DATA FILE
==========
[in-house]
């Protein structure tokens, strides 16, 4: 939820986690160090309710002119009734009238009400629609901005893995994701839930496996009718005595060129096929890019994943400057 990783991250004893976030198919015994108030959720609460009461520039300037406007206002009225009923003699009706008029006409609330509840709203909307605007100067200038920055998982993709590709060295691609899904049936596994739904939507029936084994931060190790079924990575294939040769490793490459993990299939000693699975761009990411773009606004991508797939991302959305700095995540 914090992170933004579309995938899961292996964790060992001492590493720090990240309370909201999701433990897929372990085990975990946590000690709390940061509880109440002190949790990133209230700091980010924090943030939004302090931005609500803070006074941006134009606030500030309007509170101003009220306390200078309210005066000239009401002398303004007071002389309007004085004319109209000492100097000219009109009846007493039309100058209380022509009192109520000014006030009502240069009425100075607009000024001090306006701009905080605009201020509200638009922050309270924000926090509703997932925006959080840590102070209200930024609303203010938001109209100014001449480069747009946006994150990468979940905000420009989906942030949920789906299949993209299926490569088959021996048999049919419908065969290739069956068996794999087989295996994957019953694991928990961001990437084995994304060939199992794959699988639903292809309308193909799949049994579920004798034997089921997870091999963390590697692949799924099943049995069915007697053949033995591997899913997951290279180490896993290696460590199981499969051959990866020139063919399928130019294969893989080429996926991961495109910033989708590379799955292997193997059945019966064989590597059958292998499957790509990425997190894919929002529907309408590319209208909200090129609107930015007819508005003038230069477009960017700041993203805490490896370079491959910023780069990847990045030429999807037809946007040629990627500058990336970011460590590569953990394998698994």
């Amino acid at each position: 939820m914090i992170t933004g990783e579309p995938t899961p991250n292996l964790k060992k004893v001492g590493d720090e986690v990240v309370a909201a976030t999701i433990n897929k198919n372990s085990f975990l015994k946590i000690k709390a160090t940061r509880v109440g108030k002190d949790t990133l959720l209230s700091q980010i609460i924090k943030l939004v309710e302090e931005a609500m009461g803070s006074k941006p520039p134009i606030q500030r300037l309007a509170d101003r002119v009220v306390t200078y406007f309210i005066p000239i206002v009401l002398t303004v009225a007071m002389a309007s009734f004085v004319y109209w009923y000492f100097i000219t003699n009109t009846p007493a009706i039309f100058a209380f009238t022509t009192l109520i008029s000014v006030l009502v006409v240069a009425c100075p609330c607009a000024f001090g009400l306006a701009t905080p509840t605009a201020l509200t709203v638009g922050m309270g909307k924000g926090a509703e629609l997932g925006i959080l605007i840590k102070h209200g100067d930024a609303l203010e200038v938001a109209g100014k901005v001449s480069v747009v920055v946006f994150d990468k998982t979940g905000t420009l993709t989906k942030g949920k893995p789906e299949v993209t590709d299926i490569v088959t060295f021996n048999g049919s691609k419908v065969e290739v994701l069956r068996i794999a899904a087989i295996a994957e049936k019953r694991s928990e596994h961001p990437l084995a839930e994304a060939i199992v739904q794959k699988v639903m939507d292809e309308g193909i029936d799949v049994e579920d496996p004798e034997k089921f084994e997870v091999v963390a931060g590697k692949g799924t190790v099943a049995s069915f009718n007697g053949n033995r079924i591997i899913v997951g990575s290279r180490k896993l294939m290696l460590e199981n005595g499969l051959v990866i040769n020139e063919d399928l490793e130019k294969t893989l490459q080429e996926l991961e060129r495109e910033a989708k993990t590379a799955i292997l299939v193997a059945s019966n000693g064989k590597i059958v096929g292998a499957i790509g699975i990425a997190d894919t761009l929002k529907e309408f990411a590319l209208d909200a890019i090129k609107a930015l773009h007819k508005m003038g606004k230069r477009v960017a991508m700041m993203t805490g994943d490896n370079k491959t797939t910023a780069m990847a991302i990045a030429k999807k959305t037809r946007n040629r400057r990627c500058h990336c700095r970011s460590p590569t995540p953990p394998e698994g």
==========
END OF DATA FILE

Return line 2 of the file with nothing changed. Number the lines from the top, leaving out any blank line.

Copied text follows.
């Protein structure tokens, strides 16, 4: 939820986690160090309710002119009734009238009400629609901005893995994701839930496996009718005595060129096929890019994943400057 990783991250004893976030198919015994108030959720609460009461520039300037406007206002009225009923003699009706008029006409609330509840709203909307605007100067200038920055998982993709590709060295691609899904049936596994739904939507029936084994931060190790079924990575294939040769490793490459993990299939000693699975761009990411773009606004991508797939991302959305700095995540 914090992170933004579309995938899961292996964790060992001492590493720090990240309370909201999701433990897929372990085990975990946590000690709390940061509880109440002190949790990133209230700091980010924090943030939004302090931005609500803070006074941006134009606030500030309007509170101003009220306390200078309210005066000239009401002398303004007071002389309007004085004319109209000492100097000219009109009846007493039309100058209380022509009192109520000014006030009502240069009425100075607009000024001090306006701009905080605009201020509200638009922050309270924000926090509703997932925006959080840590102070209200930024609303203010938001109209100014001449480069747009946006994150990468979940905000420009989906942030949920789906299949993209299926490569088959021996048999049919419908065969290739069956068996794999087989295996994957019953694991928990961001990437084995994304060939199992794959699988639903292809309308193909799949049994579920004798034997089921997870091999963390590697692949799924099943049995069915007697053949033995591997899913997951290279180490896993290696460590199981499969051959990866020139063919399928130019294969893989080429996926991961495109910033989708590379799955292997193997059945019966064989590597059958292998499957790509990425997190894919929002529907309408590319209208909200090129609107930015007819508005003038230069477009960017700041993203805490490896370079491959910023780069990847990045030429999807037809946007040629990627500058990336970011460590590569953990394998698994």